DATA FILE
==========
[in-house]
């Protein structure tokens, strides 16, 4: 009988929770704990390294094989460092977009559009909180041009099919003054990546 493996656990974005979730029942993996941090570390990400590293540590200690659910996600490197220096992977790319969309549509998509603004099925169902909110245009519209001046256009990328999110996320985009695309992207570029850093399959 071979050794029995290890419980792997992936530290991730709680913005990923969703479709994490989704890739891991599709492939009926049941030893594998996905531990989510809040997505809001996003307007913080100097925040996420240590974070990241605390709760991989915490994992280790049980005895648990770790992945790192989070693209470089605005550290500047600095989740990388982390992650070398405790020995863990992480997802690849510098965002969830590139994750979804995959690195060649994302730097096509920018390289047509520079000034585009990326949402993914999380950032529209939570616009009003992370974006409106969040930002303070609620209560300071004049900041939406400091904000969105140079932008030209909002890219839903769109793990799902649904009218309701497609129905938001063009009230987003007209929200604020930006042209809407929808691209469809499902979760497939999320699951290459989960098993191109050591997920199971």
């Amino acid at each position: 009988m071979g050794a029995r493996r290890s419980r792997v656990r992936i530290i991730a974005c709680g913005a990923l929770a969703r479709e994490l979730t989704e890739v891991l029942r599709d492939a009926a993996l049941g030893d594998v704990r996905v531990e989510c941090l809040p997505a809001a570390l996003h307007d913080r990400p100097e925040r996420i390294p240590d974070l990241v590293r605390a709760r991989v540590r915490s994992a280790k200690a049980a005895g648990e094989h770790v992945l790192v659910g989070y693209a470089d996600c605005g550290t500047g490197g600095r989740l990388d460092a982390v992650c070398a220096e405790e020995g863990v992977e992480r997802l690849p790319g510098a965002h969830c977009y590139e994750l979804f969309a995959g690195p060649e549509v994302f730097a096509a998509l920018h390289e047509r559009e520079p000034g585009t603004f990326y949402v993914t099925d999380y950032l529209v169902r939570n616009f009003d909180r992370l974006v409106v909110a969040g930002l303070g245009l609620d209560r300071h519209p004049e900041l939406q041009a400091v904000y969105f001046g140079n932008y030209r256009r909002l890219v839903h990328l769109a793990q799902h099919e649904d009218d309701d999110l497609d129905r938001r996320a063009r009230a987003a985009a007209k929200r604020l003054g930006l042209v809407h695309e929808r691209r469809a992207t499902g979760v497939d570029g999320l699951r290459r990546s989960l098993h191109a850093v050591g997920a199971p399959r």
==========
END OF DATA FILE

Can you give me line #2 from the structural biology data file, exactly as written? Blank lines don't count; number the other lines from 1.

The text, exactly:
């Protein structure tokens, strides 16, 4: 009988929770704990390294094989460092977009559009909180041009099919003054990546 493996656990974005979730029942993996941090570390990400590293540590200690659910996600490197220096992977790319969309549509998509603004099925169902909110245009519209001046256009990328999110996320985009695309992207570029850093399959 071979050794029995290890419980792997992936530290991730709680913005990923969703479709994490989704890739891991599709492939009926049941030893594998996905531990989510809040997505809001996003307007913080100097925040996420240590974070990241605390709760991989915490994992280790049980005895648990770790992945790192989070693209470089605005550290500047600095989740990388982390992650070398405790020995863990992480997802690849510098965002969830590139994750979804995959690195060649994302730097096509920018390289047509520079000034585009990326949402993914999380950032529209939570616009009003992370974006409106969040930002303070609620209560300071004049900041939406400091904000969105140079932008030209909002890219839903769109793990799902649904009218309701497609129905938001063009009230987003007209929200604020930006042209809407929808691209469809499902979760497939999320699951290459989960098993191109050591997920199971």